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This question is related to two different questions I have asked previously:

1) Reproduce frequency matrix plot

2) Add 95% confidence limits to cumulative plot

I wish to reproduce this plot in R:boringmatrix

I have got this far, using the code beneath the graphic:multiplot

#Set the number of bets and number of trials and % lines
numbet <- 36 
numtri <- 1000 
#Fill a matrix where the rows are the cumulative bets and the columns are the trials
xcum <- matrix(NA, nrow=numbet, ncol=numtri)
for (i in 1:numtri) {
x <- sample(c(0,1), numbet, prob=c(5/6,1/6), replace = TRUE)
xcum[,i] <- cumsum(x)/(1:numbet)
}
#Plot the trials as transparent lines so you can see the build up
matplot(xcum, type="l", xlab="Number of Trials", ylab="Relative Frequency", main="", col=rgb(0.01, 0.01, 0.01, 0.02), las=1)

My question is: How can I reproduce the top plot in one pass, without plotting multiple samples?

Thanks.

share|improve this question
    
Despite the fact that you had a more path-deterministic graphic in mind, I thought your transparency-weighted graph was better at illustrating the statistical nature of this question. I suppose it could have been outlined by: lines(6:36, 6/(6:36), lty=3) to show that extremal possibilities.) –  BondedDust Sep 4 '11 at 19:47
    
@DWin Funnily enough I am now banging my head trying to create some kind of density heatmap (or hexbin) so it's more like the transparent-weighted version. If you've got a good idea how to create it, I can ask a new question? I was thinking of something like this. –  Frank_Zafka Sep 4 '11 at 20:01
    
That link's not working for me at the moment, but I have learned a lot from your questions so I encourage you to ask more. –  BondedDust Sep 4 '11 at 20:03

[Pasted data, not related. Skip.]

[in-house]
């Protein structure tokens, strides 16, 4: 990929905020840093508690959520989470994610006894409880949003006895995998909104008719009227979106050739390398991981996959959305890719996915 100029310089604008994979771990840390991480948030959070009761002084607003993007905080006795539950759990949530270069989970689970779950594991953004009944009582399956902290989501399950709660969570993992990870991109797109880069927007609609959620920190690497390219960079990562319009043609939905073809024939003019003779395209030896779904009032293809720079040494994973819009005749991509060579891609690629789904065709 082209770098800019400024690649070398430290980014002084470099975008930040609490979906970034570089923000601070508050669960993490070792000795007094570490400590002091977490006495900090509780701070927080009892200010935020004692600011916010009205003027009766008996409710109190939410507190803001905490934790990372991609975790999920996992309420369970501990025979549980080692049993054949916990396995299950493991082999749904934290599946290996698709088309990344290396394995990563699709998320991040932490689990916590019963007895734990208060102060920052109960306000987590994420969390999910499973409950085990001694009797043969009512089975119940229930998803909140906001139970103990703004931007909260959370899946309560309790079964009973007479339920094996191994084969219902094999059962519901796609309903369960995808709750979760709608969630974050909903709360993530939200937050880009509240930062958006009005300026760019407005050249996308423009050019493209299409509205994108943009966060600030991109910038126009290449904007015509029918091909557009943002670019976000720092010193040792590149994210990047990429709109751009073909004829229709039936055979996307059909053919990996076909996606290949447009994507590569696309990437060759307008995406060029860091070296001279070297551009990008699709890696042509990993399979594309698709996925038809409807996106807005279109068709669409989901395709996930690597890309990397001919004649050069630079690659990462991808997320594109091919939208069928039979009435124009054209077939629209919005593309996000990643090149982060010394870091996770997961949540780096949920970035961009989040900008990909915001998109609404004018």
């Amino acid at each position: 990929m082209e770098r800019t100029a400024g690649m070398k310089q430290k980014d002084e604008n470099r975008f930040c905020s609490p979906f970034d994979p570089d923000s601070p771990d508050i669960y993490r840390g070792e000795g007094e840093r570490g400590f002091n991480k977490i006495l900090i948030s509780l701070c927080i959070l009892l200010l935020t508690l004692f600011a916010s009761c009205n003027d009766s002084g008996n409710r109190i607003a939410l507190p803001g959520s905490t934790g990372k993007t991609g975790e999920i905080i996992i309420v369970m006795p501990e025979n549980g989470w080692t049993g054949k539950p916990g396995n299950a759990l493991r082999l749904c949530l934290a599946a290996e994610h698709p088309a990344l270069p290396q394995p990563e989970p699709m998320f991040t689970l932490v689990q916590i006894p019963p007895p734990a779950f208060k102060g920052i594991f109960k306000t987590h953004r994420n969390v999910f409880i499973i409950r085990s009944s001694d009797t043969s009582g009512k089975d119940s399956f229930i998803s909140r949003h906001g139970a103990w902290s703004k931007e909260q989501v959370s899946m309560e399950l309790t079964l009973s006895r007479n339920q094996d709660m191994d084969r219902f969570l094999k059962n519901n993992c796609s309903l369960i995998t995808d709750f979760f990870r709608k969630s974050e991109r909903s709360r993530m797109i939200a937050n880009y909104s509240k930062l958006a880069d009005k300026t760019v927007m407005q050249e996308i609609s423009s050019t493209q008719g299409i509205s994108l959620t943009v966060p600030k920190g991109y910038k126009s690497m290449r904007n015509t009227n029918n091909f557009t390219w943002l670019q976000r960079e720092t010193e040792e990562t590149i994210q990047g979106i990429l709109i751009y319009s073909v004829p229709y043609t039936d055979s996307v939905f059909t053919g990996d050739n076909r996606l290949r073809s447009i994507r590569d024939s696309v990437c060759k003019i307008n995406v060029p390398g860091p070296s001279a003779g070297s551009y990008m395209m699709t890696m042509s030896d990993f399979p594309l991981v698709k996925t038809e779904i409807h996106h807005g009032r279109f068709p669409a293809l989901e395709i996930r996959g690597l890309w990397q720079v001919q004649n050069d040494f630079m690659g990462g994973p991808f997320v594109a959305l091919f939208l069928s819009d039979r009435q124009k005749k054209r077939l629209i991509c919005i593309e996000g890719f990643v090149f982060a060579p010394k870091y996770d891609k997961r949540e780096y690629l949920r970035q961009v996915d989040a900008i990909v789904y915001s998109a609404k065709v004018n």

@DWin This is making my brain hurt. Here is the link to my new question. –  Frank_Zafka Sep 5 '11 at 8:55

3 Answers 3

up vote 6 down vote accepted
+150

You can produce this plot...

enter image description here

... by using this code:

boring <- function(x, occ) occ/x

boring_seq <- function(occ, length.out){
  x <- seq(occ, length.out=length.out)
  data.frame(x = x, y = boring(x, occ))
}

numbet <- 31
odds <- 6
plot(1, 0, type="n",  
    xlim=c(1, numbet + odds), ylim=c(0, 1),
    yaxp=c(0,1,2),
    main="Frequency matrix", 
    xlab="Successive occasions",
    ylab="Relative frequency"
    )

axis(2, at=c(0, 0.5, 1))    

for(i in 1:odds){
  xy <- boring_seq(i, numbet+1)
  lines(xy$x, xy$y, type="o", cex=0.5)
}

for(i in 1:numbet){
  xy <- boring_seq(i, odds+1)
  lines(xy$x, 1-xy$y, type="o", cex=0.5)
}
share|improve this answer
1  
That really helps. I have been banging my head against a brick wall for days now, and with a deadline looming. I can now get on with some things. :) –  Frank_Zafka Sep 4 '11 at 10:29

You can also use Koshke's method, by limiting the combinations of values to those with s<6 and at Andrie's request added the condition on the difference of Ps$n and ps$s to get a "pointed" configuration.

 ps <- ldply(0:35, function(i)data.frame(s=0:i, n=i))
 plot.new()
 plot.window(c(0,36), c(0,1))
 apply(ps[ps$s<6 & ps$n - ps$s < 30, ], 1, function(x){
   s<-x[1]; n<-x[2];
   lines(c(n, n+1, n, n+1), c(s/n, s/(n+1), s/n, (s+1)/(n+1)), type="o")})
 axis(1)
 axis(2)
 lines(6:36, 6/(6:36), type="o")
 # need to fill in the unconnected points on the upper frontier

Resulting plot (version 2)

share|improve this answer
    
Very interesting. Thanks. –  Frank_Zafka Sep 4 '11 at 17:47
    
Except that the number of trials aren't limited to 31, as in the original question. (Compare the shape of the graphs at the right hand edge.) –  Andrie Sep 4 '11 at 19:23
    
Oh. Alright. Will add the logical condition to accomplish that. –  BondedDust Sep 4 '11 at 19:35
    
+1 ....Nice.... –  Andrie Sep 4 '11 at 20:28
    
Andrie : Thanks for the vote. Returned the favor. I did try using your boring function when I first tackled thi,s but confess that I did not understand it as well as the plyr approach that koshke used. I didn't really understand how the 4-tuples worked with lines but I could see the structure of @koshke's "ps" object better. –  BondedDust Sep 4 '11 at 21:15

Weighted Frequency Matrix is also called Position Weight Matrix (in bioinformatics). It can be represented in a form of a sequence logo. This is at least how I plot weighted frequency matrix.

library(cosmo)
data(motifPWM); attributes(motifPWM) # Loads a sample position weight matrix (PWM) containing 8 positions.
plot(motifPWM) # Plots the PWM as sequence logo. 
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